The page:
Purpose: CT-based attenuation correction may influence cardiac PET owing to its higher susceptibility to misalignment compared with conventional (68)Ge transmission scans. The aims of this study were to evaluate whether CT attenuation correction leads to changes in tracer distribution compared with conventional cardiac PET and to determine a suitable CT protocol.
Methods: A total of 27 patients underwent PET/CT and subsequently a PET scan. Twenty patients received a low-dose CT (LDCT group; 120 kV, 26 mA, 8-s scan time), seven patients a slow CT (SCT group; 120 kV, 99 mA, 46-s scan time) and ten patients an ultra-low-dose CT (ULDCT group; 80 kV, 13 mA, 5-s scan time) as the transmission scan in PET/CT. Polar maps were divided into 17 segments and regression analysis was computed in every scan pair (CT attenuation corrected-(68)Ge attenuation corrected). Correlation coefficient (r), the slope (s) and the offset (os) of the regression line were determined. Visual assessment of misalignment between the transmission and emission data was performed. The effective dose of the different transmission scans was calculated.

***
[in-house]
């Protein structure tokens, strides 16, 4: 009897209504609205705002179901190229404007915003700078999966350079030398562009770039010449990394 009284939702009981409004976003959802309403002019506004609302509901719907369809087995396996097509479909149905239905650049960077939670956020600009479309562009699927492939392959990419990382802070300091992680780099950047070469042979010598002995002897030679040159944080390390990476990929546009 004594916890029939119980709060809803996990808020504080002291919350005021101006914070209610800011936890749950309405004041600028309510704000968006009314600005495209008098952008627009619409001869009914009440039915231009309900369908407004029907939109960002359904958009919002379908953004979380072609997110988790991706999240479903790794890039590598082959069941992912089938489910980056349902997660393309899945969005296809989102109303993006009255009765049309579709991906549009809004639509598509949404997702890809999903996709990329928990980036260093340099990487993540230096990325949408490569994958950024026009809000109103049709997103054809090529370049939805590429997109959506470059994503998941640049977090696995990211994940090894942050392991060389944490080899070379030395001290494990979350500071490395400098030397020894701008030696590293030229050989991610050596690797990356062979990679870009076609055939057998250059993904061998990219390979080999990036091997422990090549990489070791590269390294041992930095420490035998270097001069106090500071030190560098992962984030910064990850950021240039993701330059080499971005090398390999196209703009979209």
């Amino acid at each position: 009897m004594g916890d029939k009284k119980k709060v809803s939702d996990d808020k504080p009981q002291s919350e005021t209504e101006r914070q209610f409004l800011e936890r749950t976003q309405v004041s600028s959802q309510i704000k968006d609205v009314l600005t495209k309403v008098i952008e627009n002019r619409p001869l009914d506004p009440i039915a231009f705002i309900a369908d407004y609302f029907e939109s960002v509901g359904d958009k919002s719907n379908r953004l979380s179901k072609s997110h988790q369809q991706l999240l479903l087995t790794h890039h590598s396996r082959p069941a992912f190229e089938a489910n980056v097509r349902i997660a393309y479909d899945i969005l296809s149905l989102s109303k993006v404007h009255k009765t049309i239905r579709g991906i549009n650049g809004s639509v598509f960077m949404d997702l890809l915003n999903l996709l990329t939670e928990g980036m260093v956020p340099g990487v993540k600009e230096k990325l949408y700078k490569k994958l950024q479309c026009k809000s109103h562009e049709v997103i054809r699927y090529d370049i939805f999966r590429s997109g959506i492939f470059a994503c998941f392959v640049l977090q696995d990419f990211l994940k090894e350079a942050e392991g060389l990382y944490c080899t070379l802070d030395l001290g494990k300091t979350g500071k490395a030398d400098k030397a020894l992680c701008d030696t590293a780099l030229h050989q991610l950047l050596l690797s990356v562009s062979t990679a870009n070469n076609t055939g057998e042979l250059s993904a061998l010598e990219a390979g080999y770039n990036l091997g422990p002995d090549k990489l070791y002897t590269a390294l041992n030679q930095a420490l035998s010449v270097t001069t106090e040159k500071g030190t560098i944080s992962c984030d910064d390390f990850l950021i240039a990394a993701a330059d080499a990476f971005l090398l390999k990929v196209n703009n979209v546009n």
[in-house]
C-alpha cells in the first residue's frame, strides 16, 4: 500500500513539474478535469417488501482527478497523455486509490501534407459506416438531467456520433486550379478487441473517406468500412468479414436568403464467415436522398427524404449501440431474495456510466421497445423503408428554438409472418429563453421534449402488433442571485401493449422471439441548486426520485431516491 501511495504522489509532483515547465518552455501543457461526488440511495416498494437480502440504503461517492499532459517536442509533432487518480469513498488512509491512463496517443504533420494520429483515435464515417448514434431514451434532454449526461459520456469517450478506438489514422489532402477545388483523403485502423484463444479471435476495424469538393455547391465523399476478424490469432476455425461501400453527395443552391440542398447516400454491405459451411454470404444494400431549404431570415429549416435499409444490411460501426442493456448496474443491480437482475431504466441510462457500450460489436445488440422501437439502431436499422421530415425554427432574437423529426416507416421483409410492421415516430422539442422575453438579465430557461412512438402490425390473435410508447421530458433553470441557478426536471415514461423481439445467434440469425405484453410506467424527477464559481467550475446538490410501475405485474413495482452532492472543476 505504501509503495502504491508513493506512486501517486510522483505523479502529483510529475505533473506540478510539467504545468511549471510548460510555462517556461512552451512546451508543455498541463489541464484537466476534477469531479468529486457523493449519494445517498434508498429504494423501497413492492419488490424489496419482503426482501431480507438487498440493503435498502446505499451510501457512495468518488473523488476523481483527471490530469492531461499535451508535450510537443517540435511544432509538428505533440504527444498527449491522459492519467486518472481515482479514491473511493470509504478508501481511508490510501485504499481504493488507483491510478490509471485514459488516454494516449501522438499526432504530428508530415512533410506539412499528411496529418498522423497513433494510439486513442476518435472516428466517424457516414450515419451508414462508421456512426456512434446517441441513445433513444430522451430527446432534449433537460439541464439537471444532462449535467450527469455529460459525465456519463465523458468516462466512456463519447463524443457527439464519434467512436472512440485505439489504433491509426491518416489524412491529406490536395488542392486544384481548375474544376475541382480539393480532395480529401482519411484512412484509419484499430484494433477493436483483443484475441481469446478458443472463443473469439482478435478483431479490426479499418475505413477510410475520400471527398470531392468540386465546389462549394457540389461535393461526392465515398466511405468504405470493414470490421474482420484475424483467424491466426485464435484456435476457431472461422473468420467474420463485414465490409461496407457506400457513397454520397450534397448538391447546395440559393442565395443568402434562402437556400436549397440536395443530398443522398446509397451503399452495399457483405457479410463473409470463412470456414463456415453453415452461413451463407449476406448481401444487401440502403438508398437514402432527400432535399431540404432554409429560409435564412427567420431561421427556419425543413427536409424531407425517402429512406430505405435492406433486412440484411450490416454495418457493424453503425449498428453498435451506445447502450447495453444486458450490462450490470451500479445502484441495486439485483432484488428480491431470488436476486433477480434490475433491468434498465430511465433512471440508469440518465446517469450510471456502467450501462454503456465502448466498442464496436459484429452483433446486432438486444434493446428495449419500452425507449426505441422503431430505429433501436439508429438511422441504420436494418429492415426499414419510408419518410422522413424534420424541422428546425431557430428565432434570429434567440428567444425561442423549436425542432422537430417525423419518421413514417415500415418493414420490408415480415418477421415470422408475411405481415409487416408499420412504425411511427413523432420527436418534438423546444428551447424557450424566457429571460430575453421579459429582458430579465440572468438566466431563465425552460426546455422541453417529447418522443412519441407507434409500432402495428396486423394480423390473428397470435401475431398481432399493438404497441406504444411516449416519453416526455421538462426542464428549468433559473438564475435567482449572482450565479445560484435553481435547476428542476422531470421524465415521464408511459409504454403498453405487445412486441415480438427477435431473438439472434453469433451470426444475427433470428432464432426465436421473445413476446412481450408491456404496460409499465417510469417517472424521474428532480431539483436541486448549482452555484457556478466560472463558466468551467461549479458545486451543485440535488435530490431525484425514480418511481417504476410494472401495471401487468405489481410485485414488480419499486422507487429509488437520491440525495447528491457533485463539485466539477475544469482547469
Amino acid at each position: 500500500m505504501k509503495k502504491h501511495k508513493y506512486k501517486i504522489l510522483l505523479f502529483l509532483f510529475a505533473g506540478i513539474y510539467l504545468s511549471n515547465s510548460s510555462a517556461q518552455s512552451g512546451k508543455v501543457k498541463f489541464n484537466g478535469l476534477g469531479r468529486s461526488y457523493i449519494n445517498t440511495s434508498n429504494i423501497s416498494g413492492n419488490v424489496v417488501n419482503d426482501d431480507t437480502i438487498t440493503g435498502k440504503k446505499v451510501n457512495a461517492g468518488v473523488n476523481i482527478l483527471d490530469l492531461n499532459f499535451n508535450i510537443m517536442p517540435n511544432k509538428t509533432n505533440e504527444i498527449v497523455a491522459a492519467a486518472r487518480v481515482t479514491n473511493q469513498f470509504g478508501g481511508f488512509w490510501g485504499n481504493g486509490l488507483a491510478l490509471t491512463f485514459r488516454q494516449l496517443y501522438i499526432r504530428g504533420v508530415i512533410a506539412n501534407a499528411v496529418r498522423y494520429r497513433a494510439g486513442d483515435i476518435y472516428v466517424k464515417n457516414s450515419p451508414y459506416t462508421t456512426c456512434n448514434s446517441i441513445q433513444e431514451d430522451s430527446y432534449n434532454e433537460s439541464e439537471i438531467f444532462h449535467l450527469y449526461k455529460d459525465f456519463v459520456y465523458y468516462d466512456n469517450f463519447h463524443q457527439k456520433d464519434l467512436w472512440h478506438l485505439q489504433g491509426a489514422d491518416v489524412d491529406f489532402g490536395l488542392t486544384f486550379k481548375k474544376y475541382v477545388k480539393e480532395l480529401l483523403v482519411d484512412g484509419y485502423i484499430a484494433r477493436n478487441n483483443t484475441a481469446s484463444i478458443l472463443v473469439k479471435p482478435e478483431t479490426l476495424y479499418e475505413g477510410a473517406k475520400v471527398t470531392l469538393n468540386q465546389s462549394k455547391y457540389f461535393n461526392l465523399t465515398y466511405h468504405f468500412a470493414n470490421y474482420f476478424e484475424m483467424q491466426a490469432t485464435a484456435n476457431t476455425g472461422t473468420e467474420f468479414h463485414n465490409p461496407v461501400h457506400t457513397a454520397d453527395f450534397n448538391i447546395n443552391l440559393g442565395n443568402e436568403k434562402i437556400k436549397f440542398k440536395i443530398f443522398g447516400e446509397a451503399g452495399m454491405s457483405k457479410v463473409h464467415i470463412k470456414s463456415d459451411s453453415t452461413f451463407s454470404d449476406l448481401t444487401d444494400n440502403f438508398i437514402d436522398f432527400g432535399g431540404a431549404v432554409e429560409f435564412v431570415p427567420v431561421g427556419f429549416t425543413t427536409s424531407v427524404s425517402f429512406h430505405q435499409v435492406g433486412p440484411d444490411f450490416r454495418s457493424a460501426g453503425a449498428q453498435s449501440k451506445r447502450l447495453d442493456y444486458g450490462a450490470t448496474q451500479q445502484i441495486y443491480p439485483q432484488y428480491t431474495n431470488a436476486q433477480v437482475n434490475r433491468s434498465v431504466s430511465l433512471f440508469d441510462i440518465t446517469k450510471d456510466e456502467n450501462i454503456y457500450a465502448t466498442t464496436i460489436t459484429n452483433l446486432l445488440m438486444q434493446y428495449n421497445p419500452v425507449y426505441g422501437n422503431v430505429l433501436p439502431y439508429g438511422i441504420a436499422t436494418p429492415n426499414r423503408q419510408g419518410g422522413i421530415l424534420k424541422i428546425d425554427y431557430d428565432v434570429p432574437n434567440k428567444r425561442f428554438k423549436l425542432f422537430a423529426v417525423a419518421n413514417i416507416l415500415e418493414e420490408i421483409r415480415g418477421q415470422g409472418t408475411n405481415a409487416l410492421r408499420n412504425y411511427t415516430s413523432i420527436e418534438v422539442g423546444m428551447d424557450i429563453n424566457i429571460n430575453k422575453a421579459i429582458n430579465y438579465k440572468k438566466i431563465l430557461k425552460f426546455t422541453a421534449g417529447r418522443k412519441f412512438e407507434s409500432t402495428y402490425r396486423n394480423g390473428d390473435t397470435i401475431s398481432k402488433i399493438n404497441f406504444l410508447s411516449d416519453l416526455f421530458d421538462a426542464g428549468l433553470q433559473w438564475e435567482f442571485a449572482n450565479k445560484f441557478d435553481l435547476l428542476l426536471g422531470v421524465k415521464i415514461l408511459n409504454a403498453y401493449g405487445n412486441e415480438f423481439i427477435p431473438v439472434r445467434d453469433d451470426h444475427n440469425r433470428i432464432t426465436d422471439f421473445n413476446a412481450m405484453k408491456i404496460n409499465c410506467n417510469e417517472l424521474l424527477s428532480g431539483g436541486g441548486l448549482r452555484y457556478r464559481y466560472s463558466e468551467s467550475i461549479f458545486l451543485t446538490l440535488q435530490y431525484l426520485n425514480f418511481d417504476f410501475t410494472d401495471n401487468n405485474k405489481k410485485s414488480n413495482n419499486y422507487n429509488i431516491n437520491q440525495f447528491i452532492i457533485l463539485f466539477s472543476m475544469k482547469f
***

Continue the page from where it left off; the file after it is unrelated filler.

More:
Results: Overall, there was a moderate correlation between the mean values measured in all segments on PET/CT and on PET when using LDCT (r=0.78, p<0.0001), SCT (r=0.79, p<0.0001) and ULDCT (r=0.82, p<0.0001). No differences were observed when comparing the scores assigned in the visual misalignment assessment in the three groups (p=0.12). The differences between the results from the regression analysis observed in the respective groups were not statistically significant (Kruskal-Wallis p=0.11 for r, p=0.67 for s and p=0.27 for os). The effective dose was lowest for the ULDCT.
Conclusion: Our study shows that CT-based attenuation correction is feasible for cardiac PET imaging. The results indicate that ultra-low-dose CT is the preferable choice for transmission scanning.